3 Endpoint Controls 7. The Entity presents a memory space to the Host whose layout depends on the implementation.0 Nov 1. The Memory request provides full access to this memory space.2.2.2.1 Memory Requests The Host can interact with an addressable Entity (Element. Release 1.3.2. The Control Selector indicates which type of Control this request is manipulating (Association.3. interface or endpoint) within the USB-MIDI function in a very generic way.2. the current association is terminated and any subsequent data transfer to this endpoint results in a halt of the endpoint. One exception to this occurs when the bEntityID is set to 0 for a Set Association request. 7. the control pipe must indicate a stall.USB Device Class Definition for MIDI Devices The wValue field specifies the Control Selector (CS) in the high byte and the low byte must be set to zero.1 Association Control The Association Control is used to establish a link between the endpoint and the Entity who’s ID is provided in the Parameter Block. The Association Control only supports the CUR attribute and must contain a valid EntityID.3 Additional Requests 7.3. the control pipe must indicate a stall. “Endpoint Controls . Table 7-5: Association Control Parameter Block Control Selector wLength Offset 0 ASSOCIATION_CONTROL 1 Field bEntityID Size 1 Value Number Description The ID of the Entity that is currently associated with this endpoint. If a non-existent or invalid EntityID is specified. etc.2. An association can only be established to Entities that support this feature.2.2.2.3. Table 7-6: Set Memory Request Values bmRequest Type 00100001B bRequest wValue wIndex wLength Data SET_MEM Offset Entity ID and Interface Endpoint Length of parameter block Parameter block 00100010B The bRequest field indicates that the MEM attribute of the Entity is addressed.1 Set Memory Request This request is used to download a parameter block into a particular Entity of the USB-MIDI function.” 7. Once the link is established.2.) If the request specifies an unknown CS to that endpoint. Jack.1. For a description of the parameter block for the endpoint Control Selectors. see Section 7.2. all data traveling over this endpoint will be delivered to or will originate from this Entity. In this case. 1999 32 .2. 7.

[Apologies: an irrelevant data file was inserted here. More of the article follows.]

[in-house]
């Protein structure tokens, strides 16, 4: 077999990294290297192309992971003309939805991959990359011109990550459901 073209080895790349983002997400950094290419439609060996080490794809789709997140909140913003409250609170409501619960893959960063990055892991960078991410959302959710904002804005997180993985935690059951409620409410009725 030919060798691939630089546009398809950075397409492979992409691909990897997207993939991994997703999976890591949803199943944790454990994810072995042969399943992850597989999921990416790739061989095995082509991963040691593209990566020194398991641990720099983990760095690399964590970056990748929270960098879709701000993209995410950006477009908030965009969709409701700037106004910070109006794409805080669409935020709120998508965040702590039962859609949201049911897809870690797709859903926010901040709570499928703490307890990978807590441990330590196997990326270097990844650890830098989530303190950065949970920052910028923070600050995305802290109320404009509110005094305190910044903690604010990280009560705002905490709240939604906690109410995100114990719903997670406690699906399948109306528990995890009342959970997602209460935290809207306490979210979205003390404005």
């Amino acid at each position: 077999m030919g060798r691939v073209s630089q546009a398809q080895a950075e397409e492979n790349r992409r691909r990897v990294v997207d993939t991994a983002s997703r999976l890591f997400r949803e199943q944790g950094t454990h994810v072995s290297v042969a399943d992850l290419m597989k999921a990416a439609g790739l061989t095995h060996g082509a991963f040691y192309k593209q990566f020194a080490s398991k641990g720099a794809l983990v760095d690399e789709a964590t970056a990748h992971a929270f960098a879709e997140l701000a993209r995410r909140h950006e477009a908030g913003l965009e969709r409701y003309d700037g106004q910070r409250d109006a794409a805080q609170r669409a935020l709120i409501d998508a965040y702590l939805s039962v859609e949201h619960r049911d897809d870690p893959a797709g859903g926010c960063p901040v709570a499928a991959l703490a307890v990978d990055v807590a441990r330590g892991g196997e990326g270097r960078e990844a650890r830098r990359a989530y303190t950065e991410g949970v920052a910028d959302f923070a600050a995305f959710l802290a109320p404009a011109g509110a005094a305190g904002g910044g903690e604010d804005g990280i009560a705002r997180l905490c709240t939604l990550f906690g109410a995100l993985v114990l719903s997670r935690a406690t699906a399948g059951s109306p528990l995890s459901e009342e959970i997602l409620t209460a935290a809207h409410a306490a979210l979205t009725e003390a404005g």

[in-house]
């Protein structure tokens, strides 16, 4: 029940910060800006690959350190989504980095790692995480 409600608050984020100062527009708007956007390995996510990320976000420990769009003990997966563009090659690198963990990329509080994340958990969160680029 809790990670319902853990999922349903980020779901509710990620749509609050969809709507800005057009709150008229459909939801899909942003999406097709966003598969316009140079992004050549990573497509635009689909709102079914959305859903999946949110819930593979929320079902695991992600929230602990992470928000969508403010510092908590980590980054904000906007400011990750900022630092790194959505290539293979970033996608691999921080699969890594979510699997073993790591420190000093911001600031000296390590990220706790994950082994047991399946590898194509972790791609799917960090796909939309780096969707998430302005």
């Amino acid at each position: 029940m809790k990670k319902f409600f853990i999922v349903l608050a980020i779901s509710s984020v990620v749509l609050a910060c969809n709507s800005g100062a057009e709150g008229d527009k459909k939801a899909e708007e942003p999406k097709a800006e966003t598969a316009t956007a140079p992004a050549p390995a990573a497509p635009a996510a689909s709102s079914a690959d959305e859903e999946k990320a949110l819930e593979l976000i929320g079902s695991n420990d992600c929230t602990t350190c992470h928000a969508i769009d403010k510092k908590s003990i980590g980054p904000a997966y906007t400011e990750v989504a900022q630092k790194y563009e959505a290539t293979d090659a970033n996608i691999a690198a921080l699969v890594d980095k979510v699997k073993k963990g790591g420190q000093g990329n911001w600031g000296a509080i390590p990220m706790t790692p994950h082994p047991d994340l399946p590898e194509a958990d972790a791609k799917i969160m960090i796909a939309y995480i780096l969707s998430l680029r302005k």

Table 7-7: Get Memory Request Values bmRequest Type 10100001B bRequest wValue wIndex wLength Data GET_MEM Offset Entity ID and Interface Endpoint Length of parameter block Parameter block 10100010B The bRequest field indicates that the MEM attribute of the Entity is addressed. A device is required to reevaluate its memory space at the end of each Set Memory request. the function indicates the end of the control transfer by sending short packet when further data is requested. The wValue field specifies a zero-based offset value that can be used to access only parts of the Entity’s parameter space. a null packet should be returned in the data stage of the control transfer. The wValue field is currently unused and must be set to zero. Release 1.0 Nov 1. The layout of the parameter block is implementation dependent. defined in Section A. only the initial bytes of the status message are returned.1.2. 7.2 Get Memory Request This request is used to upload a parameter block from a particular Entity of the USB-MIDI function.3. If the status message is longer than the wLength field. Table 7-8: Get Status Request Values bmRequest Type 10100001B bRequest wValue wIndex wLength Data GET_STAT Zero Entity ID and Interface Endpoint Status message length Status message 10100010B The bRequest field contains the GET_STAT constant. 7. The wLength field specifies the number of bytes to return.3.USB Device Class Definition for MIDI Devices The wValue field specifies a zero-based offset value that can be used to access only parts of the Entity’s memory space. “Class-Specific Request Codes”. For the time being.2 Get Status Request This request is used to retrieve status information from an Entity within the USB-MIDI function.4. The layout of the parameter block is implementation dependent. 1999 33 . If the status message is shorter than the wLength field. The contents of the status message is reserved for future use.2.